TSC IntelBrief: Concern After Munich
Bottom Line Up Front:
- The Munich Security Conference, one of the leading of such gatherings, concluded with a sense of semi-paralysis in the face of massive issues facing the participant nations.
- Conflicts and challenges such as Syria, Ukraine, Russian disinformation, the GCC, Iran, and North Korea, have all worsened since the last conference in 2017.
- While there was unanimity among speakers on the glaring need for more sustained collective approaches to defense and security, there appeared to be no progress in actually achieving such unity of vision and action.
- The U.S. continued its bifurcated foreign policy, with senior officials promoting a multilateral approach at complete odds with the White House public statements.
The Munich Security Conference (MSC), held from February 16-18, was notably more low-key than is customary for what is, perhaps, the most prestigious annual security conference. Nearly every speech and question-and-answer focused on the need for better collective and multilateral approaches to systemic crises—but answers proved elusive. On nearly every issue, including how to increase European Union defense, effectively countering Russia’s ongoing-and-consequence free disinformation campaigns in Western democracies, resolving the crisis in the Gulf Cooperation Council (GCC), and effectively addressing the Syrian civil war, conference participants stressed the need for a collective approach to issues, yet struggled to arrive at answers.
This year’s conference keynote speech was delivered by British Prime Minister Theresa May on the need to recreate a common defense framework after Britain leaves the E.U., an example of regional collective security taking two steps back and then trying to agree on one step forward. The unfolding reality of the marked turn away from multilateral frameworks by the United Kingdom with their ‘Brexit’ vote, and the U.S. with its ‘America First’ foreign/domestic policies stood in stark contrast to the rhetoric of representatives from the two countries. U.S. National Security Advisor McMaster and other U.S. officials gave speeches that were consistent with long-standing U.S. foreign policy, yet very much at odds with the current U.S. administration. Such is the divide between the public White House statements and the rest of the U.S. government, it was major news when McMaster stated the obvious, that Russia’s ‘disinformation, subversion and espionage’ campaigns against the recent U.S. presidential election was ‘now incontrovertible.’ That this would make news, and even by somewhat rebuffed to by President Trump in yet another tweet, shows the dysfunction of just one of the Munich participants at a time when a unified approach to crippling crises is crucial.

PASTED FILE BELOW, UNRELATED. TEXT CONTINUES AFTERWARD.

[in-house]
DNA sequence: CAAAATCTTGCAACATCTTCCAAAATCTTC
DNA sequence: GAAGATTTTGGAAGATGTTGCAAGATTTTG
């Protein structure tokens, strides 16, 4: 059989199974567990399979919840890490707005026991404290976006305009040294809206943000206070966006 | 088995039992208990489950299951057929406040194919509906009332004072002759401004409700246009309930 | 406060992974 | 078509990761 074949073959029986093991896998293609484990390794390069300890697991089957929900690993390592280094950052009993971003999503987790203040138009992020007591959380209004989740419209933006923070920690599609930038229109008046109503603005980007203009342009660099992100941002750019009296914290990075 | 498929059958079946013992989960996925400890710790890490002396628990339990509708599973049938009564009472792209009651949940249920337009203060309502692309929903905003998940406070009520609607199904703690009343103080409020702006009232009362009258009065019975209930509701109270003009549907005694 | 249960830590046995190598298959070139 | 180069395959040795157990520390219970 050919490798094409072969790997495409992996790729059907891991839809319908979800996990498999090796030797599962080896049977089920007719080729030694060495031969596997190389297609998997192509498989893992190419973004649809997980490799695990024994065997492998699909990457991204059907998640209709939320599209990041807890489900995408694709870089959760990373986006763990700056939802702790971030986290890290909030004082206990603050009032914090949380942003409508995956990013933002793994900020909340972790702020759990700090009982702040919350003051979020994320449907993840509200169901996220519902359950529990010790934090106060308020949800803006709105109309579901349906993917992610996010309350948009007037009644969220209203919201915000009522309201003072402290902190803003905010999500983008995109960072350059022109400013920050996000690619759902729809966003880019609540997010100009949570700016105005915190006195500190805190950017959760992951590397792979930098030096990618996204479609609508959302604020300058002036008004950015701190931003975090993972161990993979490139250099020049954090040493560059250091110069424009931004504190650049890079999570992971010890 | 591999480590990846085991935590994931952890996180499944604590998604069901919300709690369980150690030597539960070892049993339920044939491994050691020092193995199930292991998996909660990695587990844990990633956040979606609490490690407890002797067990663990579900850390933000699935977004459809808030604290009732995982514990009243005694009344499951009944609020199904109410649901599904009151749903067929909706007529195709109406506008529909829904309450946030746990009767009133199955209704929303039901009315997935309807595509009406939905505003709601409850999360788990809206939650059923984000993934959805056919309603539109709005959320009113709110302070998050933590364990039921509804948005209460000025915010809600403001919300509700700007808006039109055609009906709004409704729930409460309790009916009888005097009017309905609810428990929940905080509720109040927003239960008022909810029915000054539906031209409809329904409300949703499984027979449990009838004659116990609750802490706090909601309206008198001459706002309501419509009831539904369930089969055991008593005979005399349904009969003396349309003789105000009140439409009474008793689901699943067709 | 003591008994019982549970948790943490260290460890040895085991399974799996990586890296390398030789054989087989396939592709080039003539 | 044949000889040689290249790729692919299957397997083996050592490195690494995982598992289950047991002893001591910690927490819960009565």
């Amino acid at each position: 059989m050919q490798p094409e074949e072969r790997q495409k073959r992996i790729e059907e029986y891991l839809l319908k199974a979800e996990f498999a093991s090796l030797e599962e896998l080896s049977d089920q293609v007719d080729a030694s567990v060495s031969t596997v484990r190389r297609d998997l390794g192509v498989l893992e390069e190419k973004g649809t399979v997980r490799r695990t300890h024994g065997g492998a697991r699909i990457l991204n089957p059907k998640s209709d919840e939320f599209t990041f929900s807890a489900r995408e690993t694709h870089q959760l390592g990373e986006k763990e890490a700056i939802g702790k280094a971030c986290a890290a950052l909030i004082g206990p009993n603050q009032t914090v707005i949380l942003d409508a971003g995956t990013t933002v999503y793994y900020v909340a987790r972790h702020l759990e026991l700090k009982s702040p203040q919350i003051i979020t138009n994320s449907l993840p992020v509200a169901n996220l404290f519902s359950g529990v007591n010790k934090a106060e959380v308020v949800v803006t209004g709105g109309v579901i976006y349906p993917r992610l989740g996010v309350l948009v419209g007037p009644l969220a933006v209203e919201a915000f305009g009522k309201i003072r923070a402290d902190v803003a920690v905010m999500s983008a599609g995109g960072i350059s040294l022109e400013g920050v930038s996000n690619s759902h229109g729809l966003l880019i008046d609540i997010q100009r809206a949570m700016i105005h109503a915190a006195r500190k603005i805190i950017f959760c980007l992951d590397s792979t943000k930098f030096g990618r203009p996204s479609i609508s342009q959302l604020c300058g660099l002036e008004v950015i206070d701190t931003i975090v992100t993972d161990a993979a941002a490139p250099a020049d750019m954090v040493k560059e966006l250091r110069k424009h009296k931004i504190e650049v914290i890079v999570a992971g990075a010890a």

The back-and-forth allegations between Russia and the U.S. during the conference—with quote-worthy quips and barbs replacing dialogue—seemed a feature and not a bug of this year’s conference, with no real promises of progress made in the panoply of problems meant to be addressed. The ongoing, self-destructive and often childish crisis in the GCC between Saudi Arabia and the United Arab Emirates (UAE) on one side and Qatar on the other, continued, with reports of a UAE-sponsored alternative conference hosted by 25 eastern European beauty models timed to coincide with the Qatari emir’s speech on the need to ‘forget history’ and work collectively to solve their regional challenges. Ukrainian President Petro Poroshenko slammed Russia for its continued aggression in eastern Ukraine, and the continued annexation of Crimea. Russian Foreign Minister Sergei Lavrov simply dismissed the complete lack of peace talks, saying such talks were ‘openly sabotaged by Kyiv.’ Badly needed talks between Ukraine, Russia, France, and Germany—the ‘Normandy Format’—that were to be held on the sidelines of the MSC were cancelled, a sign of how far apart all parties remain on the ongoing war.
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